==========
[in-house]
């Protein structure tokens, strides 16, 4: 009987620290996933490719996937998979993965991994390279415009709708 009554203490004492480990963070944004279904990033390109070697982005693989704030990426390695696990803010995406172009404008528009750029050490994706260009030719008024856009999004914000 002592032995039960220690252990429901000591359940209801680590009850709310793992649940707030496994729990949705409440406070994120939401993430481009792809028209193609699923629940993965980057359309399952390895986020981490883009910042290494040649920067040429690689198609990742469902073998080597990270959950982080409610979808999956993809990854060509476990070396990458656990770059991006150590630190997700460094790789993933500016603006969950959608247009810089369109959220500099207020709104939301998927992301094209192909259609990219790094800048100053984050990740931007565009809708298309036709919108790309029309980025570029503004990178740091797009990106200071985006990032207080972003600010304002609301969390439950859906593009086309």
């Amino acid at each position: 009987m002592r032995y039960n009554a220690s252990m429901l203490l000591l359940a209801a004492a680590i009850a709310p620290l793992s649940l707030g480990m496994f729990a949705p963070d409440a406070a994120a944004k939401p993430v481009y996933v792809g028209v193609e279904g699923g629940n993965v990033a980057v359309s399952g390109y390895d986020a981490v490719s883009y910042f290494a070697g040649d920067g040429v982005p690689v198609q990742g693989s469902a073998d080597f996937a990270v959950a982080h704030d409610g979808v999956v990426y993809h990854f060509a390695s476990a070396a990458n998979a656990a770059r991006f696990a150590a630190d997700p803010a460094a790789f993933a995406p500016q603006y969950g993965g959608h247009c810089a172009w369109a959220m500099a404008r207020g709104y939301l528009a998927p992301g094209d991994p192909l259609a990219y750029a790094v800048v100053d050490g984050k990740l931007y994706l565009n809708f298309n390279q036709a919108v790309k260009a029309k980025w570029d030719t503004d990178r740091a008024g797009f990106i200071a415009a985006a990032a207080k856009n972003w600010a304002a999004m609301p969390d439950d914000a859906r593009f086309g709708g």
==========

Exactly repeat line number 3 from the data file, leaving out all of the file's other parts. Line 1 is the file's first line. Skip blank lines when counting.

């Amino acid at each position: 009987m002592r032995y039960n009554a220690s252990m429901l203490l000591l359940a209801a004492a680590i009850a709310p620290l793992s649940l707030g480990m496994f729990a949705p963070d409440a406070a994120a944004k939401p993430v481009y996933v792809g028209v193609e279904g699923g629940n993965v990033a980057v359309s399952g390109y390895d986020a981490v490719s883009y910042f290494a070697g040649d920067g040429v982005p690689v198609q990742g693989s469902a073998d080597f996937a990270v959950a982080h704030d409610g979808v999956v990426y993809h990854f060509a390695s476990a070396a990458n998979a656990a770059r991006f696990a150590a630190d997700p803010a460094a790789f993933a995406p500016q603006y969950g993965g959608h247009c810089a172009w369109a959220m500099a404008r207020g709104y939301l528009a998927p992301g094209d991994p192909l259609a990219y750029a790094v800048v100053d050490g984050k990740l931007y994706l565009n809708f298309n390279q036709a919108v790309k260009a029309k980025w570029d030719t503004d990178r740091a008024g797009f990106i200071a415009a985006a990032a207080k856009n972003w600010a304002a999004m609301p969390d439950d914000a859906r593009f086309g709708g």